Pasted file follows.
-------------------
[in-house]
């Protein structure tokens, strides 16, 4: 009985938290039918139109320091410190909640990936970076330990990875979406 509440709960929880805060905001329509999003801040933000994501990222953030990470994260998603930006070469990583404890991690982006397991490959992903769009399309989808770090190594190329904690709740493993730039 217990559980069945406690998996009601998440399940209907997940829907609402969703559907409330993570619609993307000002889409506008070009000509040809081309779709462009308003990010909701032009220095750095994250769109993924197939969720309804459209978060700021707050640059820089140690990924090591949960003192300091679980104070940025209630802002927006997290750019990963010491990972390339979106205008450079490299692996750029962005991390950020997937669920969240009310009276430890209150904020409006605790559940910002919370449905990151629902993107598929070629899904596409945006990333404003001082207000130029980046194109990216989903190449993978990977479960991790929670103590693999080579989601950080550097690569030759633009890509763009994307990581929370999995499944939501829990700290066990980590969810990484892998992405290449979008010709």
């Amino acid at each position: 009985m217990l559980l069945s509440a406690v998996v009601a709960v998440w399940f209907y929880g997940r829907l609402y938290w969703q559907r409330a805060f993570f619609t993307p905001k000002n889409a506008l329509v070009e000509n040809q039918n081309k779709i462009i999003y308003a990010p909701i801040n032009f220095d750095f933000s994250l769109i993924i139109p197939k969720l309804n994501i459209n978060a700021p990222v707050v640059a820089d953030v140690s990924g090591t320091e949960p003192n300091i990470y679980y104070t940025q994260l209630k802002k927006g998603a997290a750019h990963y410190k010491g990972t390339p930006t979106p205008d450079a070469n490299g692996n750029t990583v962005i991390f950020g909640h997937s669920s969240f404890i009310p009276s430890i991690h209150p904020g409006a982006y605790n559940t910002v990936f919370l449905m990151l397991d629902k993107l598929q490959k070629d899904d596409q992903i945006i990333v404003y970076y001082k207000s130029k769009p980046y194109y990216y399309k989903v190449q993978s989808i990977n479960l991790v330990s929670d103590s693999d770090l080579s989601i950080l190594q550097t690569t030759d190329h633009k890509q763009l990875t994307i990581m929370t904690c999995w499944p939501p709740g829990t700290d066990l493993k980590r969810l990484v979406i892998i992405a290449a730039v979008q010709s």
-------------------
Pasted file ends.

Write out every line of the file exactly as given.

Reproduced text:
[in-house]
């Protein structure tokens, strides 16, 4: 009985938290039918139109320091410190909640990936970076330990990875979406 509440709960929880805060905001329509999003801040933000994501990222953030990470994260998603930006070469990583404890991690982006397991490959992903769009399309989808770090190594190329904690709740493993730039 217990559980069945406690998996009601998440399940209907997940829907609402969703559907409330993570619609993307000002889409506008070009000509040809081309779709462009308003990010909701032009220095750095994250769109993924197939969720309804459209978060700021707050640059820089140690990924090591949960003192300091679980104070940025209630802002927006997290750019990963010491990972390339979106205008450079490299692996750029962005991390950020997937669920969240009310009276430890209150904020409006605790559940910002919370449905990151629902993107598929070629899904596409945006990333404003001082207000130029980046194109990216989903190449993978990977479960991790929670103590693999080579989601950080550097690569030759633009890509763009994307990581929370999995499944939501829990700290066990980590969810990484892998992405290449979008010709």
């Amino acid at each position: 009985m217990l559980l069945s509440a406690v998996v009601a709960v998440w399940f209907y929880g997940r829907l609402y938290w969703q559907r409330a805060f993570f619609t993307p905001k000002n889409a506008l329509v070009e000509n040809q039918n081309k779709i462009i999003y308003a990010p909701i801040n032009f220095d750095f933000s994250l769109i993924i139109p197939k969720l309804n994501i459209n978060a700021p990222v707050v640059a820089d953030v140690s990924g090591t320091e949960p003192n300091i990470y679980y104070t940025q994260l209630k802002k927006g998603a997290a750019h990963y410190k010491g990972t390339p930006t979106p205008d450079a070469n490299g692996n750029t990583v962005i991390f950020g909640h997937s669920s969240f404890i009310p009276s430890i991690h209150p904020g409006a982006y605790n559940t910002v990936f919370l449905m990151l397991d629902k993107l598929q490959k070629d899904d596409q992903i945006i990333v404003y970076y001082k207000s130029k769009p980046y194109y990216y399309k989903v190449q993978s989808i990977n479960l991790v330990s929670d103590s693999d770090l080579s989601i950080l190594q550097t690569t030759d190329h633009k890509q763009l990875t994307i990581m929370t904690c999995w499944p939501p709740g829990t700290d066990l493993k980590r969810l990484v979406i892998i992405a290449a730039v979008q010709s």